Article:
The Italia Sardinia Sports Car Challenge was a week of truly hard driving. 300 miles a day does not sound much in enclosed saloon car comfort on the motorway, but is something different altogether in an open sports car on mountain roads, needing a moment to spare at the end of each section to be on time at the time control around the corner and is truly challenging for both driver and navigator.
I am delighted to say that no vital organ fell off the Findhorn NG TC V8 car and we finished the event in a respectable position . In fact, the five days of the challenge resulted in me having much more confidence in the car.
The road book for the rally gave excellent directions for the navigator to relay to the driver, allowing the latter to concentrate fully on the driving. At least that was the theory, in reality it was “Speak up Dad, and do you really mean right because you are pointing left?” Well he needs only to be telepathic to sort that out!!
We needed care through the villages and the care was rewarded by enthusiastic waves and shouts of “Ciao”. Then the road book indicated “end of village in 150 yards and straight on for 5.6 km.” So it was foot down and GO.
For the Findhorn team it was an exhilarating week with a steep learning curve and then increasing confidence in driver and the TC. The car stuck to the road through the bends and flew along when asked to. The 3.9 behaved impeccably and never missed a beat despite a plastic union’s efforts at leaking all week and failing altogether on the last morning; the lesson is of course that small plastic components and serious automotive engineering do not mix except in the finance director’s eyes.
The only major potential show stopper was a kerb on the steepest and slowest hair pin descent imaginable. It nipped out and bit the side wall of the 235/40 R 17. Down at the bottom we missed the time check, but a kind Sardinian pointed us back up the mountain to the next town and a tyre shop with a pair of exactly the right tyres. Quite staggering!! That was on the last morning and completely put in context one of the challenge’s joining instructions that a certain perseverance would be needed to complete the challenge.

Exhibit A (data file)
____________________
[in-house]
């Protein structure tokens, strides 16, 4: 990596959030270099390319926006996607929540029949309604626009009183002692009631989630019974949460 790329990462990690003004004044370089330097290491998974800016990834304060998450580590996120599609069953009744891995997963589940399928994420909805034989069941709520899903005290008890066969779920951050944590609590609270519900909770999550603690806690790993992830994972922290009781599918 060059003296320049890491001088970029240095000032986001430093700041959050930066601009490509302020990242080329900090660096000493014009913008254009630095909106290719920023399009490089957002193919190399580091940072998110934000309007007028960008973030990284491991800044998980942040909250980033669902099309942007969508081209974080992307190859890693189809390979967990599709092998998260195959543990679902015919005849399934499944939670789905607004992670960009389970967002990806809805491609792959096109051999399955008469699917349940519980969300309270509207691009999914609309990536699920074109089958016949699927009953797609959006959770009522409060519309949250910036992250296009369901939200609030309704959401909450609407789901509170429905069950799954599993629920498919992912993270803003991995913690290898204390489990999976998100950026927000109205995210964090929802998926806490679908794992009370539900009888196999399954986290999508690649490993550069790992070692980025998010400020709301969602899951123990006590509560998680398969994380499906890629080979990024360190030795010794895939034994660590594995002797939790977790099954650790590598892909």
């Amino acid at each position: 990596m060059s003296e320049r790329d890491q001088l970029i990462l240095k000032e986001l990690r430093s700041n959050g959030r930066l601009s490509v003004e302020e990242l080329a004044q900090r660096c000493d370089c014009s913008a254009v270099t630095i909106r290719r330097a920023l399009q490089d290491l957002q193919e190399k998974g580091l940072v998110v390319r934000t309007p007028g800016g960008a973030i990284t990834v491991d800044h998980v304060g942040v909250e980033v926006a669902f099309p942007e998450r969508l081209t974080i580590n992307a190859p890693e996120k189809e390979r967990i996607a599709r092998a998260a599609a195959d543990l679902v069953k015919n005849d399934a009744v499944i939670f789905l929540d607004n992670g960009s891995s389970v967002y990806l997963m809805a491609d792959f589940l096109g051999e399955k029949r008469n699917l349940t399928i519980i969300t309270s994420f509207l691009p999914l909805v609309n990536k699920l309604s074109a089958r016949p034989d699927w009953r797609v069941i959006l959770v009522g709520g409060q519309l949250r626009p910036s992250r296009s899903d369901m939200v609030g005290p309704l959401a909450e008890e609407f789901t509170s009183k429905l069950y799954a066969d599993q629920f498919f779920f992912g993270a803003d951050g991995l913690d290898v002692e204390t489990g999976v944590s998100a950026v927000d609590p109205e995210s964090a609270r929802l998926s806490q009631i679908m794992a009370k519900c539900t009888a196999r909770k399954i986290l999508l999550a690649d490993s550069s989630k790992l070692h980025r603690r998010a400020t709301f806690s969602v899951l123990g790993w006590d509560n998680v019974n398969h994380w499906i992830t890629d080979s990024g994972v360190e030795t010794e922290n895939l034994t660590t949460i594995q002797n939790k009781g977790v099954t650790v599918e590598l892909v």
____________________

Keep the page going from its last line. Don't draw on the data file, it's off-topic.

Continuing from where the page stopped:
During the week, we stormed up mountain sides – where hung-over navigators are a less than perfect asset – negotiated flocks of goats (described in a rare road-book aberration as “coats”), bounced along tracks which would have teased even the original Range Rover owner of the 3.9 engine, squeezed along cobbled streets through mediaeval villages clinging to mountainsides, then slammed the helmets shut as we sped across mountain top plains with groves of cork bark trees. At the end of the section, a lay-by had to be found round the corner from the beady eye of the marshal threatening to give penalty points to any car appearing to be early.
Despite coming half way in the field, the Findhorn NG team had its moment of glory on the second afternoon on meeting an orange Caterham lent by the makers, to a certain ladies team, who had best be nameless. We think that the reason they were facing the wrong direction had more to do with failed electrics and bump starts than operator error!! Anyway, out with the tow ropes and the NG tug and orange Caterham barge advanced to the next time control in easy style (provided the tow drop was kept nicely taut on the down hill slopes and not threatening to break free and arrive in an untidy muddle around the navigator’s neck as an unexpected scarf!).
Petrol was a problem throughout as the 3.9 is not exactly abstemious in the fuel stakes. However, we managed it to perfection, running out 150 yards from the last time control with 45 seconds to spare and a nice down hill slope. We now know that the tank holds exactly 43 litres!
I think you will gather that Italia Sardinia Sports Car Challenge was truly challenging but enormous fun and a great proving ground for the Findhorn NG which passed with flying colours.